If you seal off boiler room you will be starving the boiler flame for air.


If you HAVE to close them off, and the boiler is in its own seperate room from the rest of the basement you have to put vents in the walls to let the boiler use whatever from the rest of the basement.

Windows will not suffice for ' fresh air vents' since they arent open year round, and would probably be against code.

( i personally dont like that idea, and would leave the outside air vent )

Your boiler mfg. can tell you the specs of how big of an opening you actually need.
 

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alecmcmahon, the OP already stated his furnace & water heater are located in the garage, so in all reality, he can most likely close up those vents, but also, they were placed in the structure for a reason, not just to make it look pretty. I am sure that previously when the home was built, the furnace & water heater were probably either located in the basement, or were going to be placed in there, but things may have been changed during the build.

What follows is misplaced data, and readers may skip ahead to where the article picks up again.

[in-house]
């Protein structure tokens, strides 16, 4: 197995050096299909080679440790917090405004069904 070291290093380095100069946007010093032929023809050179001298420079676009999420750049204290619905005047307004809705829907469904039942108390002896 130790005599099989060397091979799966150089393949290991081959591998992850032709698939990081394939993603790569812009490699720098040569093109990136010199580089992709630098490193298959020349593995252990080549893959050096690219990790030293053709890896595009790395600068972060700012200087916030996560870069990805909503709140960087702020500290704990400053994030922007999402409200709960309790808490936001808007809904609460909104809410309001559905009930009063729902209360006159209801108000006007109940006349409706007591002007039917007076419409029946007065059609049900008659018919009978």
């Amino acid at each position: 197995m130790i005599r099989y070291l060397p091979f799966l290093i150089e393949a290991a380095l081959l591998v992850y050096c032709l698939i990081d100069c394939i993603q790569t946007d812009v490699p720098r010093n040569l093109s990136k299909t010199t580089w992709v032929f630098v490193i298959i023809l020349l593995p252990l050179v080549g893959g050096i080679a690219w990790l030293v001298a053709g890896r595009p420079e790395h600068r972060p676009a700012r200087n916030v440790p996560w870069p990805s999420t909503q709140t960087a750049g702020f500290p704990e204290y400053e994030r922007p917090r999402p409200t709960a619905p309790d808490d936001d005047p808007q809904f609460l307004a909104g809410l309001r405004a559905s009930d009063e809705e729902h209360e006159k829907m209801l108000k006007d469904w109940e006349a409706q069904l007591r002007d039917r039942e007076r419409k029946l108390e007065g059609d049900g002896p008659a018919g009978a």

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Discussion Starter · #16 ·
Here, I'll post pictures so you guys can get a better idea. I'm awful at describing things.

This is the water heater and furnace/coil sitting in the garage.


This is the other side of the garage. Entry into the aforementioned basement. You can also see the vents that let in air.


This is the finished basement. It's basically a room inside of a room. The GC did all the wooden framing and the drywalls are attached to said framing instead of the house frame. He framed around certain pipes and ducts and also built a little service entry to give access to the areas. Note the low ceilings.



Here's the access entry


It lead's into this..


So once you're in this crawl space type of area, you will see these vents that I've been talking about.